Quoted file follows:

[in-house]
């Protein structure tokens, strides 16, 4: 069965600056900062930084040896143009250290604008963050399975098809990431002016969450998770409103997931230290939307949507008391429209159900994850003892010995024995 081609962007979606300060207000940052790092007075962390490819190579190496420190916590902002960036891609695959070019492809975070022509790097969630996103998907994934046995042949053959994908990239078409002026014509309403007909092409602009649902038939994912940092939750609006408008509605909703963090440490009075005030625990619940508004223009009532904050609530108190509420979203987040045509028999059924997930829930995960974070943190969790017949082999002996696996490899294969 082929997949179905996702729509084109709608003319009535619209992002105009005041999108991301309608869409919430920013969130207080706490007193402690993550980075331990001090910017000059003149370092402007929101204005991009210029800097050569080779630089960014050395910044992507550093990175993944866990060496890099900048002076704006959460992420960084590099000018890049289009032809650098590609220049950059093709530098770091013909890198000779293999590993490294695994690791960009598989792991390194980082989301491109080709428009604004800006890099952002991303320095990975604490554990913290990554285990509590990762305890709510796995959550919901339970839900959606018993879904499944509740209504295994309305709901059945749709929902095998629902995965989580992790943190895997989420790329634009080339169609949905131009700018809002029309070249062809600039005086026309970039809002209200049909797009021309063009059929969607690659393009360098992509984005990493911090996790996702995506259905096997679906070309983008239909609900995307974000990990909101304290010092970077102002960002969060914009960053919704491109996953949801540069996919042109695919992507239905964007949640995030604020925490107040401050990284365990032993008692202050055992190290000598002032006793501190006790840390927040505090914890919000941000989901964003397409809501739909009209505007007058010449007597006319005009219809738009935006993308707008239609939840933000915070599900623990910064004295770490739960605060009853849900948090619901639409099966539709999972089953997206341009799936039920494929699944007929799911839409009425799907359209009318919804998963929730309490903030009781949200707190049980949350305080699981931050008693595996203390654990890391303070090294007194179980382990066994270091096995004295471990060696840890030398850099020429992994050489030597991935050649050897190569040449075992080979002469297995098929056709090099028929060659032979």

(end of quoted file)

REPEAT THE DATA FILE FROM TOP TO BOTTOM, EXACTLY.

[in-house]
């Protein structure tokens, strides 16, 4: 069965600056900062930084040896143009250290604008963050399975098809990431002016969450998770409103997931230290939307949507008391429209159900994850003892010995024995 081609962007979606300060207000940052790092007075962390490819190579190496420190916590902002960036891609695959070019492809975070022509790097969630996103998907994934046995042949053959994908990239078409002026014509309403007909092409602009649902038939994912940092939750609006408008509605909703963090440490009075005030625990619940508004223009009532904050609530108190509420979203987040045509028999059924997930829930995960974070943190969790017949082999002996696996490899294969 082929997949179905996702729509084109709608003319009535619209992002105009005041999108991301309608869409919430920013969130207080706490007193402690993550980075331990001090910017000059003149370092402007929101204005991009210029800097050569080779630089960014050395910044992507550093990175993944866990060496890099900048002076704006959460992420960084590099000018890049289009032809650098590609220049950059093709530098770091013909890198000779293999590993490294695994690791960009598989792991390194980082989301491109080709428009604004800006890099952002991303320095990975604490554990913290990554285990509590990762305890709510796995959550919901339970839900959606018993879904499944509740209504295994309305709901059945749709929902095998629902995965989580992790943190895997989420790329634009080339169609949905131009700018809002029309070249062809600039005086026309970039809002209200049909797009021309063009059929969607690659393009360098992509984005990493911090996790996702995506259905096997679906070309983008239909609900995307974000990990909101304290010092970077102002960002969060914009960053919704491109996953949801540069996919042109695919992507239905964007949640995030604020925490107040401050990284365990032993008692202050055992190290000598002032006793501190006790840390927040505090914890919000941000989901964003397409809501739909009209505007007058010449007597006319005009219809738009935006993308707008239609939840933000915070599900623990910064004295770490739960605060009853849900948090619901639409099966539709999972089953997206341009799936039920494929699944007929799911839409009425799907359209009318919804998963929730309490903030009781949200707190049980949350305080699981931050008693595996203390654990890391303070090294007194179980382990066994270091096995004295471990060696840890030398850099020429992994050489030597991935050649050897190569040449075992080979002469297995098929056709090099028929060659032979």